It was in December 2010, more than two and a half years ago, that Canada’s competition watchdog launched its case against Visa and Mastercard, accusing the credit card giants of restrictive and unfair behaviour.
A ruling has been expected for nearly a year — after all, hearings at the Competition Tribunal wrapped up last July. Some observers are wondering if it will ever come.
At issue are contracts that merchants must sign preventing them from charging extra for customers who pay by credit card.
OTTAWA — The federal Opposition on Monday called on the Harper government to stop credit card companies from charging businesses higher fees for using premium cards.
The call came as a federal competition tribunal prepared to rule on whether Visa and MasterCard are engaging in anti-competitive behaviour.
Small business groups hope the tribunal will recommend that Ottawa forbid the major credit card companies from forcing retailers to accept cards that carry higher payment processing fees.
OTTAWA — The Competition Bureau says it will not appeal a tribunal decision to dismiss a bureau complaint that accused Visa and MasterCard of exerting too much power in forcing merchants to accept credit cards that carry higher fees.
Instead, Commissioner of Competition John Pecman says the regulator will focus its efforts on finding other ways to address competition issues in the supply of credit card services in Canada.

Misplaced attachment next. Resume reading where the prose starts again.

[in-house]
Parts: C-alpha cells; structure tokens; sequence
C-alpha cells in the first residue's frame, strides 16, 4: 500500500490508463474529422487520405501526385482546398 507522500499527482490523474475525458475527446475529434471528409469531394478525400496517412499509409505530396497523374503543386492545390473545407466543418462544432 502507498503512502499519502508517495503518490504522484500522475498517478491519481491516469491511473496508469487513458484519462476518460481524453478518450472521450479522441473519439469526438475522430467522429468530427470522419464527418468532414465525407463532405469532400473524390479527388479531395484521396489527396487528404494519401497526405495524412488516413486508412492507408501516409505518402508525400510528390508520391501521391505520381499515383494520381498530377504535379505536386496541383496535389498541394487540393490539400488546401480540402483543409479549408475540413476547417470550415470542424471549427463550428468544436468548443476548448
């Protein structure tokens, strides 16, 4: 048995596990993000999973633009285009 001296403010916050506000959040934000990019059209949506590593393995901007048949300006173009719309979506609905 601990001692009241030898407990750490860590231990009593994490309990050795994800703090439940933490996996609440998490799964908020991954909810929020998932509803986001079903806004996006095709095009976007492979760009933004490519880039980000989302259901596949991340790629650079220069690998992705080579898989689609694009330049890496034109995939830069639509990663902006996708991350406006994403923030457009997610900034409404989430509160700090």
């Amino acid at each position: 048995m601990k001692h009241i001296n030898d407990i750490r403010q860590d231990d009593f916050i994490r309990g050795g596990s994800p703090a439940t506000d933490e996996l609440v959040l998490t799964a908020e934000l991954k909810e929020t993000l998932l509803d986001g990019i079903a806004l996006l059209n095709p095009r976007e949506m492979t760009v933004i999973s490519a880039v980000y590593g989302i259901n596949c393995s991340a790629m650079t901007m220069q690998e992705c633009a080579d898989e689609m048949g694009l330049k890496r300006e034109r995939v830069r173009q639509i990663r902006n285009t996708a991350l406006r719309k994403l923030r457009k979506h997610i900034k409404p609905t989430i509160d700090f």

The Competition Tribunal’s decision on Tuesday to throw out the case against credit card companies was a blow to the retail industry, but it’s only a matter of time before Canada goes the way of Australia, the U.S. and much of Europe by permitting merchants to directly pass on the cost of accepting credit cards to consumers.
Bottom line: Competition is coming to the credit card sector.
A ruling expected this week on a complaint against Visa and MasterCard could significantly change how consumers use credit cards in Canada.
The federal Competition Tribunal is set to issue a decision Tuesday on whether rules imposed on merchants by the credit card giants are too restrictive.
Striking down the rules could allow merchants to either reject certain cards that offer incentive points, or charge consumers more for using them.
Why does it always seem that just when you think you have enough rewards points to pay for that luxury golf vacation, the price suddenly goes up? You’re not alone.
A leading consumer group said in a report Wednesday it believes credit card loyalty rewards have become so popular they should qualify as a form of money, and that Ottawa should put in place legislation to ensure people’s points are protected from arbitrary moves by issuers that may hurt the value.
OTTAWA – Finance Minister Jim Flaherty’s budget Tuesday is expected to include new measures to further combat the price gap between identical goods that sell for more in Canada than in the United States.
The budget is also expected to include new measures as part of the Conservative government’s long-awaited digital economy strategy, including expanding broadband Internet coverage in rural areas. Flaherty has also promised the document will include new investment in infrastructure and action to address stubbornly high youth unemployment.
OTTAWA — The federal government is going ahead with plans to introduce guidelines to require financial institutions to provide “no-cost” accounts for low-income Canadian seniors, students and youths.
Finance Minister Joe Oliver said Tuesday the country’s eight biggest financial institutions — along with smaller banking-services outlets, such as President’s Choice — have agreed to new rules, beginning in January, limiting costs for consumers.